3.2 Identifying your questions
This section will help you to apply your learning about how to create useful research questions for your own needs.
Remember the four different categories are:
- availability of the work
- nature of the work
- types of organisation
- practicalities of the work.
Activity 6 What do I want to know?
Remind yourself of the three sources of information you wrote down for Activity 4, and identify three questions you think might be helpful for you to answer. Use the types of question listed above to prompt your thinking. For example, you might have listed ‘National Office of Statistics’ as one of the sources you will consider. If so, your questions could be:
- What is the trend for software engineering in the UK – are the numbers of employed workers going up or down?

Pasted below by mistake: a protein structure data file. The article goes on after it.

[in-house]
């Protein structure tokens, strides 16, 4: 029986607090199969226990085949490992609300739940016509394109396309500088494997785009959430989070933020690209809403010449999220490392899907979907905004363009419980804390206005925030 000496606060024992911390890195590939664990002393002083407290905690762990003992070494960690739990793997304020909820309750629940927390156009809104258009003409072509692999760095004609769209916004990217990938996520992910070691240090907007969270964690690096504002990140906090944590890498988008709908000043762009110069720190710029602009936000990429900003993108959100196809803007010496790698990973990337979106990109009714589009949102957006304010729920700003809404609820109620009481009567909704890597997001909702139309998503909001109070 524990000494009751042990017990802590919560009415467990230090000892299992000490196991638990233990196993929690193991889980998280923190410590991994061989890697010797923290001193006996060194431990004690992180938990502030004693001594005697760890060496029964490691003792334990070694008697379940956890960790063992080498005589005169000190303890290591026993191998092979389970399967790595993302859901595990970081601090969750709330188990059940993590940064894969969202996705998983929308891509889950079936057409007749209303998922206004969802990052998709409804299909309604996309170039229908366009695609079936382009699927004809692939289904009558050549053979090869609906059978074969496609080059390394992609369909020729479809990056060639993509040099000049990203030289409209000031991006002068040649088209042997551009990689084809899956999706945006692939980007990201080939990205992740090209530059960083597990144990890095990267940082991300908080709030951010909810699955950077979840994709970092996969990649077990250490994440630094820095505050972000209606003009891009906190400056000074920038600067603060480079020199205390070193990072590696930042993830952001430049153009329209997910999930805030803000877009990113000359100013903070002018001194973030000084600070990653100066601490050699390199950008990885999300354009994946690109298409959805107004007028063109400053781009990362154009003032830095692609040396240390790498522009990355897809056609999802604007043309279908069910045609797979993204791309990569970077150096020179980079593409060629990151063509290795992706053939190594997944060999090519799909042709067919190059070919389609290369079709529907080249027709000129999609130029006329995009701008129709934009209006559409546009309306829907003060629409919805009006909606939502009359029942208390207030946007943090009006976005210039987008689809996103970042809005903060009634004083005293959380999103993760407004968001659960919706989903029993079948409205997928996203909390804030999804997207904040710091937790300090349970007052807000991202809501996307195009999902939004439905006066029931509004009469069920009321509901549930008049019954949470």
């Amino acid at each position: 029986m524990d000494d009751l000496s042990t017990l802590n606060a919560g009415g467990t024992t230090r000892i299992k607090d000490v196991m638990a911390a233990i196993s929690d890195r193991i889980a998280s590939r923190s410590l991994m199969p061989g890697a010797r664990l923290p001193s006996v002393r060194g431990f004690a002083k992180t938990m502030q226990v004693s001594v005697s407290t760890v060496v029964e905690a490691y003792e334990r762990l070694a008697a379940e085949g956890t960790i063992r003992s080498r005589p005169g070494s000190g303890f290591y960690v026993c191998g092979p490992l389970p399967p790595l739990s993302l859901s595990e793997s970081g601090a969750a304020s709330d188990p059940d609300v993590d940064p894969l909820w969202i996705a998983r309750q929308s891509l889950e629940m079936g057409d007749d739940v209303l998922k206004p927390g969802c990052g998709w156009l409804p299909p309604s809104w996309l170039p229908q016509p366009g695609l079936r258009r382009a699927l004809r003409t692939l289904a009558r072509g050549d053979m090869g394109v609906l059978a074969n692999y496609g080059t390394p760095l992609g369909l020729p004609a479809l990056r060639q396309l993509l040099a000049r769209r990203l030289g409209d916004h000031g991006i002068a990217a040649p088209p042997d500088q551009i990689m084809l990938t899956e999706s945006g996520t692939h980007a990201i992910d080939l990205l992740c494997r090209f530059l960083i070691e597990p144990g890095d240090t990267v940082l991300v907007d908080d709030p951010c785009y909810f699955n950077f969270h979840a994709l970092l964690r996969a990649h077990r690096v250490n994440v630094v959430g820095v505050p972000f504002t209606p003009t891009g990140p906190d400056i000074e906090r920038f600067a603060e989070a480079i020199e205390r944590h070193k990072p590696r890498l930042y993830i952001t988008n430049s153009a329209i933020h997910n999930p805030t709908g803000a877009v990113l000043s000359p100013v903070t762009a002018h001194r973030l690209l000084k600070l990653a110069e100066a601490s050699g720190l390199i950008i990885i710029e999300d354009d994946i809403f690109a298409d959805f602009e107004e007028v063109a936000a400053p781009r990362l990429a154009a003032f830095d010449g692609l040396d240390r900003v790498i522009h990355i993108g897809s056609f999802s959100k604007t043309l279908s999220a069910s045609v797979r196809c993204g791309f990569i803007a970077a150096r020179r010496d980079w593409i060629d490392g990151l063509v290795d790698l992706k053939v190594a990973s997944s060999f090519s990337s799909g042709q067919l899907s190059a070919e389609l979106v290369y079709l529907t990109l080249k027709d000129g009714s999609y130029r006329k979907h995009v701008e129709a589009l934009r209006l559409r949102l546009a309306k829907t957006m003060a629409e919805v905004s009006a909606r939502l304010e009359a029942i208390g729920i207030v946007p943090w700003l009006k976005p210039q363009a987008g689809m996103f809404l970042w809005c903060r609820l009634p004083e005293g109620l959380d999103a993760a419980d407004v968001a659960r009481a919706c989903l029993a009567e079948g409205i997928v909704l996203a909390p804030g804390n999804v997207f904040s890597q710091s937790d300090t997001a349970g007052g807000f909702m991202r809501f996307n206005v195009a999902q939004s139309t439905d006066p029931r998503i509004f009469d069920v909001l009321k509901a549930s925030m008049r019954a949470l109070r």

- In which industry sectors do most software engineers tend to be employed?
- How up to date are the figures on the current website? Do I need to check elsewhere too?
You will see that the questions here are largely about availability. However, the type of question you ask will be related to the source that you are consulting. So, consider this carefully when constructing your own questions.
Now write down in your notebook the information sources you chose and the questions you think will guide your research. The table below provides an example of how to organise your thoughts.
|Information source||My three questions|
|Food bank website||
Are there any food banks close to my home?
Is it possible to get to them by bus?
What kinds of work do they ask volunteers to do?
Your ideas are refining as you work through this process. At this point you should be feeling pleased with your progress. You already have:
- an idea of the kind of work you want to find out about
- three information sources you are going to consult
- some questions to guide you as you go to the information sources.
Now you have a list of questions you can start to research what you want to know.